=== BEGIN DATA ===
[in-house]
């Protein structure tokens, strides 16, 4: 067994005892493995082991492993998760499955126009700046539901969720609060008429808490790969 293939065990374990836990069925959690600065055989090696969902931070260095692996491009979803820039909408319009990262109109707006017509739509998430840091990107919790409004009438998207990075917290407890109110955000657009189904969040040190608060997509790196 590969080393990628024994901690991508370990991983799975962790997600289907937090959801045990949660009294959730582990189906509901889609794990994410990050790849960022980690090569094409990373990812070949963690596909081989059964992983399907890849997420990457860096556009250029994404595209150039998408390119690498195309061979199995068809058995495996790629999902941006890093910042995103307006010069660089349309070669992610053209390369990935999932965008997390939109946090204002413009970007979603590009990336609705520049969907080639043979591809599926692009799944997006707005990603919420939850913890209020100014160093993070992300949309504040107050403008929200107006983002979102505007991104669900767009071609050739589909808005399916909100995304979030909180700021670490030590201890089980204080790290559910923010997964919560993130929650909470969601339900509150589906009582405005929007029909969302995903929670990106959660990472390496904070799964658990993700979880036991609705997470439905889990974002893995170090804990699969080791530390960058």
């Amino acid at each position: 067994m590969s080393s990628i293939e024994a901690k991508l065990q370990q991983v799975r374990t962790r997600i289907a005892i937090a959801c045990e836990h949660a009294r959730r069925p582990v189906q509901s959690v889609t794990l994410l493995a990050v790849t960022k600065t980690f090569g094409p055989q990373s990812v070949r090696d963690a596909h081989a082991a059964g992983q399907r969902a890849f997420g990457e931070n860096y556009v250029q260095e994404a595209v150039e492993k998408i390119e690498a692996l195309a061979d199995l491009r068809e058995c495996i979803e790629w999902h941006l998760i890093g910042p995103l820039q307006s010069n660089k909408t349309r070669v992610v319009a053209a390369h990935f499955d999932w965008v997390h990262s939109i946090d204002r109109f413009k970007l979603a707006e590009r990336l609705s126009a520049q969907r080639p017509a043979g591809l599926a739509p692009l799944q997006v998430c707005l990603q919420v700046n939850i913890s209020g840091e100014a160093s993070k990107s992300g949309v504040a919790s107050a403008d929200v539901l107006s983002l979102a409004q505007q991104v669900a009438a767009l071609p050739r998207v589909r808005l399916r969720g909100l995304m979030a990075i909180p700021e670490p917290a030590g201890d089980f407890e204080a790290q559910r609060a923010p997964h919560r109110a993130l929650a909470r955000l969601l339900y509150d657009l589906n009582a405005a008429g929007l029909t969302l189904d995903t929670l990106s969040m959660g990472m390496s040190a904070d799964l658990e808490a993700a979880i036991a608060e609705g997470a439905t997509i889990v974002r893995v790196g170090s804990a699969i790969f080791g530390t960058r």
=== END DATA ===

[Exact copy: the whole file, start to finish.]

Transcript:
[in-house]
């Protein structure tokens, strides 16, 4: 067994005892493995082991492993998760499955126009700046539901969720609060008429808490790969 293939065990374990836990069925959690600065055989090696969902931070260095692996491009979803820039909408319009990262109109707006017509739509998430840091990107919790409004009438998207990075917290407890109110955000657009189904969040040190608060997509790196 590969080393990628024994901690991508370990991983799975962790997600289907937090959801045990949660009294959730582990189906509901889609794990994410990050790849960022980690090569094409990373990812070949963690596909081989059964992983399907890849997420990457860096556009250029994404595209150039998408390119690498195309061979199995068809058995495996790629999902941006890093910042995103307006010069660089349309070669992610053209390369990935999932965008997390939109946090204002413009970007979603590009990336609705520049969907080639043979591809599926692009799944997006707005990603919420939850913890209020100014160093993070992300949309504040107050403008929200107006983002979102505007991104669900767009071609050739589909808005399916909100995304979030909180700021670490030590201890089980204080790290559910923010997964919560993130929650909470969601339900509150589906009582405005929007029909969302995903929670990106959660990472390496904070799964658990993700979880036991609705997470439905889990974002893995170090804990699969080791530390960058």
């Amino acid at each position: 067994m590969s080393s990628i293939e024994a901690k991508l065990q370990q991983v799975r374990t962790r997600i289907a005892i937090a959801c045990e836990h949660a009294r959730r069925p582990v189906q509901s959690v889609t794990l994410l493995a990050v790849t960022k600065t980690f090569g094409p055989q990373s990812v070949r090696d963690a596909h081989a082991a059964g992983q399907r969902a890849f997420g990457e931070n860096y556009v250029q260095e994404a595209v150039e492993k998408i390119e690498a692996l195309a061979d199995l491009r068809e058995c495996i979803e790629w999902h941006l998760i890093g910042p995103l820039q307006s010069n660089k909408t349309r070669v992610v319009a053209a390369h990935f499955d999932w965008v997390h990262s939109i946090d204002r109109f413009k970007l979603a707006e590009r990336l609705s126009a520049q969907r080639p017509a043979g591809l599926a739509p692009l799944q997006v998430c707005l990603q919420v700046n939850i913890s209020g840091e100014a160093s993070k990107s992300g949309v504040a919790s107050a403008d929200v539901l107006s983002l979102a409004q505007q991104v669900a009438a767009l071609p050739r998207v589909r808005l399916r969720g909100l995304m979030a990075i909180p700021e670490p917290a030590g201890d089980f407890e204080a790290q559910r609060a923010p997964h919560r109110a993130l929650a909470r955000l969601l339900y509150d657009l589906n009582a405005a008429g929007l029909t969302l189904d995903t929670l990106s969040m959660g990472m390496s040190a904070d799964l658990e808490a993700a979880i036991a608060e609705g997470a439905t997509i889990v974002r893995v790196g170090s804990a699969i790969f080791g530390t960058r």